It is said that studying history will help us to avoid the mistakes of the past. That is sometimes a fearful thing when you so easily recognize yourself in stories from the days of old. For that reason, I both love and hate reading the books of Kings and Chronicles in the Bible.
Take, for instance, King Rehoboam. As the son of King Solomon, the grandson of King David, he expected to step right in and rule Israel. Instead, he unwisely listened to his friends rather than his father’s older advisors and all but Judah and Benjamin rejected his authority and followed another king. (1 Kings 12:1-17; 2 Chronicles 10:1-16) This foolishness might be excusable in a youth, but Rehoboam was 41 years old! (1 Kings 14:21; 2 Chronicles 12:13) He obviously wanted to exert his authority, to prove he had power rather than be kind and gracious and to humbly lead the people God has given him to rule. A large portion of them walked away, leaving him, I’m sure, open-mouthed and sputtering.
As kings (and we) are wont to do when authority is spurned, Rehoboam gathered his people to war against his brothers turned enemies. But the Lord came to him and said no. So they put down their weapons and didn’t fight. (1 Kings 12:24; 2 Chronicles 11:4) Rehoboam listened to the Lord’s instructions, apparently now content with the small portion of Israel that the Lord had given him to rule. And things were good. All the priests and Levites came to live under Rehoboam’s rule in Judah. (2 Chronicles 11:14-15) As did “those from every tribe of Israel who set their hearts on seeking the Lord, the God of Israel.” (2 Chronicles 11:16) For three years, Rehoboam led Judah and Benjamin as they walked in the ways of David and Solomon. (2 Chronicles 11:17)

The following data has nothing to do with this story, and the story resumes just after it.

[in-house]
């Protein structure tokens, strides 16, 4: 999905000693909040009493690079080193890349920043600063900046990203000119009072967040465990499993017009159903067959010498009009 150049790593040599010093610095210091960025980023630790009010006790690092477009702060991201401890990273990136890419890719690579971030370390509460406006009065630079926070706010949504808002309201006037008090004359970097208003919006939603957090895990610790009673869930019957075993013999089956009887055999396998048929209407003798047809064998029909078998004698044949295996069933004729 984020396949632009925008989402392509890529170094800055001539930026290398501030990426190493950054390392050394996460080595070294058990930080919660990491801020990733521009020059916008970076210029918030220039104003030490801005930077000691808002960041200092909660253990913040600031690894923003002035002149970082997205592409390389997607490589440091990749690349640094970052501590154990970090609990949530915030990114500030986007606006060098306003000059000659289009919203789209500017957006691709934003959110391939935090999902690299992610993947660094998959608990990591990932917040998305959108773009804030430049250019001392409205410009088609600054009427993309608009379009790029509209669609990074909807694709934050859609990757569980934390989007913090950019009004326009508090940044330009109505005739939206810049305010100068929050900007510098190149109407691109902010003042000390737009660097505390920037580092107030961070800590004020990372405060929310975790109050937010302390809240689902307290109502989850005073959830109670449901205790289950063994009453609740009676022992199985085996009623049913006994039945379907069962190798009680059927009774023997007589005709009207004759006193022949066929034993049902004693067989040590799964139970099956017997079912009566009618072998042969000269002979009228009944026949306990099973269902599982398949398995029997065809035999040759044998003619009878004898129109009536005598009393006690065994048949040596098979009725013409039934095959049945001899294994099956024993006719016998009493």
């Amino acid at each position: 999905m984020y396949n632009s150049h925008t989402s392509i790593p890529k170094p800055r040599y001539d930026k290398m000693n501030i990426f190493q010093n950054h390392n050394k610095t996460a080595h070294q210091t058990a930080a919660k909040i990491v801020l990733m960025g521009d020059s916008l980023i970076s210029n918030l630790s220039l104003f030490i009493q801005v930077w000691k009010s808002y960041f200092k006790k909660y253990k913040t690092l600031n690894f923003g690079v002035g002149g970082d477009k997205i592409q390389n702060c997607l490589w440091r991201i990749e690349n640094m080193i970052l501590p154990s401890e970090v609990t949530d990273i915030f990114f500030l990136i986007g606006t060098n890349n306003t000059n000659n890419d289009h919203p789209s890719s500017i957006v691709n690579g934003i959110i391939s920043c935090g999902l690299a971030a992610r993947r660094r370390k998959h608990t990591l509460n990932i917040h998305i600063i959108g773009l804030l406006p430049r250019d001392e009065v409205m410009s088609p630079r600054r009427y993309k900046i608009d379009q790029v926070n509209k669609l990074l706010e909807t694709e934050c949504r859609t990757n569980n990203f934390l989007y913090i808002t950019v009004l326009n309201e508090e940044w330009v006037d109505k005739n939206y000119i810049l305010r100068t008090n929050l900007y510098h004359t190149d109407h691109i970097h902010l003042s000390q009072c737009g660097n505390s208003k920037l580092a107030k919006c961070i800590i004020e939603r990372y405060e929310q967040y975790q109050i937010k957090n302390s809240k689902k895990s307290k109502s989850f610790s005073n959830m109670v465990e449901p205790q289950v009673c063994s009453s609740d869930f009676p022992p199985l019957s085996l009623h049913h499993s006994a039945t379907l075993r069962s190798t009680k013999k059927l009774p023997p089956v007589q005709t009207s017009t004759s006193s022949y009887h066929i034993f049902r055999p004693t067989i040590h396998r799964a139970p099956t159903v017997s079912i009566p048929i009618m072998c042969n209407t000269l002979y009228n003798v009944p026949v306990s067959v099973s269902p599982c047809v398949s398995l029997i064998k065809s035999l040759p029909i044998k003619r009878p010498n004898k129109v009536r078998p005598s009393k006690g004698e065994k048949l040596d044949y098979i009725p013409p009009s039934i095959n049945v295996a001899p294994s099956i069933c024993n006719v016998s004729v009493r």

Great story, right?
Not exactly. Here’s the part where I cringe— and maybe you will, too. “After Rehoboam’s position as king was established and he had become strong, he and all Israel with him abandoned the law of the Lord.” (2 Chronicles 12:1)
Once Rehoboam and his people were established and strong, they disregarded God. We are told that God sent Egypt to discipline them in the 5th year of Rehoboam’s reign. (1 Kings 14:25; 2 Chronicles 12:2) Just two years to go from walking in the ways of David and Solomon to abandoning the law of the Lord and falling into great depravity. (1 Kings 14:22-24)
Rehoboam and the leaders humbled themselves before God after the Egyptians arrived. (2 Chronicles 12:12) God graciously regarded their repentance. But there were still consequences for their sin. Consequences that lingered beyond their own generation. Consequences that still speak to me today.
As I read these annals of the past and see my own fickle heart, the words of Come,Thou Fount of Every Blessing sprang to mind.
Prone to wander, Lord I feel it, prone to leave the God I love;
Here’s my heart, O take and seal it, seal it for Thy courts above.
This is my prayer today. Is it yours, too?